The fact that Vancouver rock duo Japandroids have been on a relentless tour schedule since early January and still fought like hell to conjure high energy last night at the Glass House speaks volumes about the kind of band they are. The fact that they're merely a duo, and still flooded the room with anthemic rock passion, speaks more of the same. And their unbridled enthusiasm, performed in the absence of hipster pretension, makes them a modern rock band (awash in a sea of pomade-lipped posers) not to be missed.
Sadly, despite giving it their all last night, these two kanucks just couldn't transcend the high mark set by their excellent LPs, 2009's Post-Nothing and 2012's Celebration Rock.
The set began with promise as singer/guitarist Brian King launched into a slowly charging, intentionally off-tuned guitar intro while telling the audience that since it was the last night of a very long tour everyone would have to make the evening count. The band quickly shifted into "Adrenaline Nightshift," a noteworthy anthem on Celebration Rock which featured drummer David Prowse ferociously rolling thunder off his drum kit. His sound, loose and fluid when slow, became tighter as his snare volleys intensified. During the set's second number, "Young Heart's Spark Fire," the crowd wailed along with the jam's impassioned chorus, taking no notice of the duo's increasingly wobbly unison vocals.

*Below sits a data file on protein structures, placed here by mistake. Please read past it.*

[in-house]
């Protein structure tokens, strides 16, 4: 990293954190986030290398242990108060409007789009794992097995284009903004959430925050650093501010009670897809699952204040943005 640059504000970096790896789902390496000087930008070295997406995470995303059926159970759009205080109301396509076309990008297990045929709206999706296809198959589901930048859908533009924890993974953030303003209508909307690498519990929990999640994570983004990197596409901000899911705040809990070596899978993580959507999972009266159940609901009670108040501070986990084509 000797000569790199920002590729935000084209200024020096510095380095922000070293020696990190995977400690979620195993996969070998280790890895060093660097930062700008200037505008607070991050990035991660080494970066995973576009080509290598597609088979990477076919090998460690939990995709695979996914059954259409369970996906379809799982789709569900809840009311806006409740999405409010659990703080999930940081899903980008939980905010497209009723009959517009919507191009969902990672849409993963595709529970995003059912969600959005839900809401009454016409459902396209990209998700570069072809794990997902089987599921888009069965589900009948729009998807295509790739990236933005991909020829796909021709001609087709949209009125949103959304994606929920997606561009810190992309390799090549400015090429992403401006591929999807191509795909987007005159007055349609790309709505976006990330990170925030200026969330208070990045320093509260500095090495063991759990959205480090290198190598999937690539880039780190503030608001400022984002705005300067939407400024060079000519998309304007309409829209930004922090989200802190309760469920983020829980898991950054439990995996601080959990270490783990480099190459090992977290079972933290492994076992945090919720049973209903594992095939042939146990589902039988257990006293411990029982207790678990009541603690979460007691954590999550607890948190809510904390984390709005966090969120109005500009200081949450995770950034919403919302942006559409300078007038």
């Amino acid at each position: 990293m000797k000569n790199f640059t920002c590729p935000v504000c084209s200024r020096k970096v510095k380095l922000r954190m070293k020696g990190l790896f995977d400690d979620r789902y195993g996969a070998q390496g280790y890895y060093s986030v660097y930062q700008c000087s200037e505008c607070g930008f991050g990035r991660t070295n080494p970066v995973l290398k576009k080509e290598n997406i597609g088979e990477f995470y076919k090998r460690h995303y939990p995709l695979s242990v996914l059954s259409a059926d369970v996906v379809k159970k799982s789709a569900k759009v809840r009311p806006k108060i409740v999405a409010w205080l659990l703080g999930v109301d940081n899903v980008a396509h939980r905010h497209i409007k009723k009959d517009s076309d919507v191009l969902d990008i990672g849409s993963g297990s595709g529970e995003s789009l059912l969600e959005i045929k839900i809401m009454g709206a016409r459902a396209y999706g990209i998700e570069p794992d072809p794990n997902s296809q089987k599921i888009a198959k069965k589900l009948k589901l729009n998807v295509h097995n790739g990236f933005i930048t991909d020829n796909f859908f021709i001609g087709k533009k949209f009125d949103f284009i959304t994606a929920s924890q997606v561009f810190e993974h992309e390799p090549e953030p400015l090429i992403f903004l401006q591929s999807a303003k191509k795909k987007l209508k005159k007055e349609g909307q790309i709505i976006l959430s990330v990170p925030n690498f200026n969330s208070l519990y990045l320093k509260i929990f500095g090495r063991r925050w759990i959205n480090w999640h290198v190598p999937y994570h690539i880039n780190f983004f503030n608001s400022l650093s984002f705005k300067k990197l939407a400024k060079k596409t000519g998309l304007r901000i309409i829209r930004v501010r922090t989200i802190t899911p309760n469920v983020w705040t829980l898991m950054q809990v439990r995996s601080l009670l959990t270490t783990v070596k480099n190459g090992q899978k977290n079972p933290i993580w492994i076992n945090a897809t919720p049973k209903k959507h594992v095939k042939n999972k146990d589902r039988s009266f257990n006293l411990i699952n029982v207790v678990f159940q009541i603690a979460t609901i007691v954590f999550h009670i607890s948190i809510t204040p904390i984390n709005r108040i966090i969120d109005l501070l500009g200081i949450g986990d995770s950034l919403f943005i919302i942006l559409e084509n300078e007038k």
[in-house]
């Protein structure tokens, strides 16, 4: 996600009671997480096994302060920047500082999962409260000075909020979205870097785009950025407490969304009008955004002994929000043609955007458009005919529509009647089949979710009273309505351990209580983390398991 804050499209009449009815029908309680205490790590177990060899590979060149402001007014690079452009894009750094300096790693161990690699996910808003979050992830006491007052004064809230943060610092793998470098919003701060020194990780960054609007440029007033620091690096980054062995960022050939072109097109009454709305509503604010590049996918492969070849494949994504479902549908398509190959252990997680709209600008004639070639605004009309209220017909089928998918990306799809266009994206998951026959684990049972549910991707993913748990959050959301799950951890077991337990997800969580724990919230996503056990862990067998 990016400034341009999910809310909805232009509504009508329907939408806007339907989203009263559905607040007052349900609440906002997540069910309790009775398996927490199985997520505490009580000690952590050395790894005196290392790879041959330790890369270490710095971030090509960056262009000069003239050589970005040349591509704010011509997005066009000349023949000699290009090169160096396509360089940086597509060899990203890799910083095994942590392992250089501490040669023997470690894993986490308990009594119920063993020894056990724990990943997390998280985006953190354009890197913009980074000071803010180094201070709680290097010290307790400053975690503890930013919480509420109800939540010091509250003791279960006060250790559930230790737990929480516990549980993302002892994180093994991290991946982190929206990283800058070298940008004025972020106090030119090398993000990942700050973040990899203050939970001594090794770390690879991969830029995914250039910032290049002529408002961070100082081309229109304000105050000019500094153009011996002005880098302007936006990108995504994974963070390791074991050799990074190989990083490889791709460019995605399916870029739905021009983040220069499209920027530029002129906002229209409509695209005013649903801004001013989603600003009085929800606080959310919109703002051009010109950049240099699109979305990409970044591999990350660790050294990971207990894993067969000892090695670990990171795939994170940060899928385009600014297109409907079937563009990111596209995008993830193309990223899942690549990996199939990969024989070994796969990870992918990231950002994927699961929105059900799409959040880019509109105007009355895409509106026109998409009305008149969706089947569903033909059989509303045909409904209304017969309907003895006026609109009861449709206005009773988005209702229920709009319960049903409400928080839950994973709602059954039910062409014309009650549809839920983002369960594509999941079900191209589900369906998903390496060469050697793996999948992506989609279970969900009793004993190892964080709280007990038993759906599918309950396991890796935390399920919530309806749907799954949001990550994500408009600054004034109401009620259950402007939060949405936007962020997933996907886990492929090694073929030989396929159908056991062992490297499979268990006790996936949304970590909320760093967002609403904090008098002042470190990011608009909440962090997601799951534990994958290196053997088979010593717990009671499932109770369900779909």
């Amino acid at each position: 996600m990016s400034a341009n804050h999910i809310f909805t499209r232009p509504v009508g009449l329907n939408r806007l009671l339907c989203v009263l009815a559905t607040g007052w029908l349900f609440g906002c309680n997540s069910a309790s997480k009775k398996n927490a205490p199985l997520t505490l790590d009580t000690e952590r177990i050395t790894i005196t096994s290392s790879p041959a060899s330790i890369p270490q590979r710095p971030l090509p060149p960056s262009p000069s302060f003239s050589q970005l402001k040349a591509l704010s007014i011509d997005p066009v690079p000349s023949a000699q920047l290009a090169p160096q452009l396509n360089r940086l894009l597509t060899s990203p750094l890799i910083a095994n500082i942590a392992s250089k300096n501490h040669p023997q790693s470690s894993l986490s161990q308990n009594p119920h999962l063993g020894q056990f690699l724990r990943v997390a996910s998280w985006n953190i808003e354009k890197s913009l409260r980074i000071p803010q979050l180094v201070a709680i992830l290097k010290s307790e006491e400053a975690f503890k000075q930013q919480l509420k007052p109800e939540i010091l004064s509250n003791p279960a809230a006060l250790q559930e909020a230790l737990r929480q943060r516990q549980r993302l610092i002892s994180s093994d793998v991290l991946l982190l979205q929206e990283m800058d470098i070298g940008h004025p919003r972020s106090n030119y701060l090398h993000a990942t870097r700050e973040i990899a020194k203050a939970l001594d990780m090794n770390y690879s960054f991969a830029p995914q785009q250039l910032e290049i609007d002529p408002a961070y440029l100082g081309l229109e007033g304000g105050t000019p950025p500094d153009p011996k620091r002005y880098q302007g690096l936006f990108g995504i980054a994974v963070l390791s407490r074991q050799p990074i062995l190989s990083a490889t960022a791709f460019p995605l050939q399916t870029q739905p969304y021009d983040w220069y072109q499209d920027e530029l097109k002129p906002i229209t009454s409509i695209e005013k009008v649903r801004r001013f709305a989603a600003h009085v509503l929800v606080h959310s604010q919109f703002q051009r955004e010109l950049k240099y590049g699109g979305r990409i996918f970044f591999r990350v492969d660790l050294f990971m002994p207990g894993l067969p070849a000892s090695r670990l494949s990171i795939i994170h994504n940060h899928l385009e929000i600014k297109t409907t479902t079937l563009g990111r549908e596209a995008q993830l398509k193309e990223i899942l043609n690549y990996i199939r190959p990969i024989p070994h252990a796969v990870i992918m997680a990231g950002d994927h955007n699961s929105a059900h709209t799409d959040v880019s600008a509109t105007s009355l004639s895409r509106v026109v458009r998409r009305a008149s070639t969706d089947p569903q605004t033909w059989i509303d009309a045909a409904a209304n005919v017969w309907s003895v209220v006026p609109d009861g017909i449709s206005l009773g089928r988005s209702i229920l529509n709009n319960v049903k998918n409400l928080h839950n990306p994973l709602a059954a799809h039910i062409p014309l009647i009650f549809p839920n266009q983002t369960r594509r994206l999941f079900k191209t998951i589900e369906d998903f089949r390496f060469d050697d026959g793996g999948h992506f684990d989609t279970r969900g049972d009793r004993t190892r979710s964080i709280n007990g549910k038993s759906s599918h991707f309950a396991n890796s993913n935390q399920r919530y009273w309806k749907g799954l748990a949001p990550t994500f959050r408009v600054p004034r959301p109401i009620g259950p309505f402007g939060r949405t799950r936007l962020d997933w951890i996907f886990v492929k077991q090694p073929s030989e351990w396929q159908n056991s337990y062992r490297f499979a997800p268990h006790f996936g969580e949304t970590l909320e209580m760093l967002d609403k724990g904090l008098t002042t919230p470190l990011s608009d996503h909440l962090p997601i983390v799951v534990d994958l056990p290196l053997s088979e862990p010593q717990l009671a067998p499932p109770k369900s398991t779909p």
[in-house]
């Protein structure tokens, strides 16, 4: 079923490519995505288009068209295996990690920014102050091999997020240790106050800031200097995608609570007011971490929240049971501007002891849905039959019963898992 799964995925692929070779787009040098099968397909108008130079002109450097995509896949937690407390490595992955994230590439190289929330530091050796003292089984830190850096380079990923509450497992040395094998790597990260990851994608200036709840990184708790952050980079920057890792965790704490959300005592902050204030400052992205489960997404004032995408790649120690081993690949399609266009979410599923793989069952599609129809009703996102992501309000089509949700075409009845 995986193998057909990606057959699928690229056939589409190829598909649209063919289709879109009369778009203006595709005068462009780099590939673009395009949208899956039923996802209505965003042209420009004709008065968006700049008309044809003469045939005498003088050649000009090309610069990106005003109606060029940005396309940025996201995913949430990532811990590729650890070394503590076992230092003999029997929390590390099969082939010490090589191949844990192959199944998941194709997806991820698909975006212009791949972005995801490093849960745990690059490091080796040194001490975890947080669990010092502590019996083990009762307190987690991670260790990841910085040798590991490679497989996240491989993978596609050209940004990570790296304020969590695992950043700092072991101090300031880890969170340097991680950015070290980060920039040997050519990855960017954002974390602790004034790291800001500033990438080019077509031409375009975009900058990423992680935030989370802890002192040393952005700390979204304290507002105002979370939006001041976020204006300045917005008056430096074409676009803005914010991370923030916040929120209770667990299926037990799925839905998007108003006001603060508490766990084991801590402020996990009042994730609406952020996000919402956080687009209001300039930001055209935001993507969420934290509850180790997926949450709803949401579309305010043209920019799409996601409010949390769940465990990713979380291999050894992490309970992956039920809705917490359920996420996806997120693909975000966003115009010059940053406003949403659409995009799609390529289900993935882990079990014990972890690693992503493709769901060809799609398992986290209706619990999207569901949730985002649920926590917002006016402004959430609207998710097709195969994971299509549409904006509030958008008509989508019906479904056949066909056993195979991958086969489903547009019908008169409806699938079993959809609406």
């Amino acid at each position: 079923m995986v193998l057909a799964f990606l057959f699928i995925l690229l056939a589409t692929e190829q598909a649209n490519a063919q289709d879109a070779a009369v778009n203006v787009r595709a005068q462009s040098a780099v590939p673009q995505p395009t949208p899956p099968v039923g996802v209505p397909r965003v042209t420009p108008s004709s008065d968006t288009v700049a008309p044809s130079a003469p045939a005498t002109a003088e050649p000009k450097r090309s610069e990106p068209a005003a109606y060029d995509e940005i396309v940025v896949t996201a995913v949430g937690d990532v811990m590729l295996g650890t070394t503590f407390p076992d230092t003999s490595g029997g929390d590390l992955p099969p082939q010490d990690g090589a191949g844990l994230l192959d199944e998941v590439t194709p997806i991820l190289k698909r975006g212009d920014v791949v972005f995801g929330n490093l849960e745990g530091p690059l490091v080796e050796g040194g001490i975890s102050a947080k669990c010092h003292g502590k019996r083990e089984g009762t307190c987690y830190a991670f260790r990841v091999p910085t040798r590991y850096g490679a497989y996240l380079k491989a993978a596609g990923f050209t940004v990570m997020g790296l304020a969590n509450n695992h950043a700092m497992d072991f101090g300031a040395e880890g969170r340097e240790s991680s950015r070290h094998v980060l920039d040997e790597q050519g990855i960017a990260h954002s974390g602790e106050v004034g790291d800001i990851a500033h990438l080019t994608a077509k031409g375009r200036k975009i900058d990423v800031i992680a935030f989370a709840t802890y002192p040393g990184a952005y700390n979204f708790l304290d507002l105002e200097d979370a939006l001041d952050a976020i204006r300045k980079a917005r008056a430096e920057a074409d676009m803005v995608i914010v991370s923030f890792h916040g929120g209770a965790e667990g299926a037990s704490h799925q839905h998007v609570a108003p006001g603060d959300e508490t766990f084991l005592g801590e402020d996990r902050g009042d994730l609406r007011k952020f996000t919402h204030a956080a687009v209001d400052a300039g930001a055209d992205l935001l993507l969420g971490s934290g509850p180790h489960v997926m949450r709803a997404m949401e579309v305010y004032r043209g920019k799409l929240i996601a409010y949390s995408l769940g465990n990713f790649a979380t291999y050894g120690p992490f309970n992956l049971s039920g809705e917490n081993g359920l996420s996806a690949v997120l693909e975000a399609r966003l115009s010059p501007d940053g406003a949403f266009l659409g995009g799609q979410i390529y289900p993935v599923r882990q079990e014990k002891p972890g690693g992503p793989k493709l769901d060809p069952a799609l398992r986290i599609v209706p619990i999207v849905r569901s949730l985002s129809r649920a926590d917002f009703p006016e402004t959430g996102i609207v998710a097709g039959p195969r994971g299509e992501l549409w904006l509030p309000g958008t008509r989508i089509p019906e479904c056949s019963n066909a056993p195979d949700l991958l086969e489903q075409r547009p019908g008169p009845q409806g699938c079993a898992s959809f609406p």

Things went downhill on the fan favorite "Younger Us"–typically one of their trusty numbers–which features King ardently bellowing the lyric "Remember when we had them all the run." But the sound, muddied through the Glass House speakers by King's screeching-eagle vocals, was robbed of its emotional sting. By the end of the tune, King's normally triumphant howl, sounded like a deflated yelp.
But there were moments when the band's aura shone through and they reminded the doubting Tom's in attendance just what kind of group the Japandroids can be. The song "Rockers East Vancouver," with Prowse on lead on vocals freed King to let lose with his unconventionally tuned, yet melodic Morse-code riffage. At the song's halfway point, during a brief guitar crescendo, King stood atop the monitor and looked bleary-eyed into the crowd before snapping back into the moment, and slamming his head as if an imaginary piece of chalk were on his forehead and he was drawing a crucifix in the air.
The set ended with a raucous cover of the rockabilly Gun Club song "For the Love of Ivy." King's reverb-drenched voice saw him channeling his inner psychobilly providing a fine finish to an ok set. Fans disappointed by the less than stellar performance take heart, there's nothing wrong with these guys that can't be cured by a few days of restorative rest.
Overheard: "You guys are fucking awesome," said someone in the crowd.
The Crowd:They seemed like hipsters, but the hipsters from the Inland Empire.
Random Notebook Dump:Why does the Weekly cover Pomona shows at all? Am I the only one who thinks that's weird?
Young Hearts Spark Fire
The Nights of Wine and Roses
Rockers East Vancouver
I Quit Girls
The House that Heaven Built
For the Love of Ivy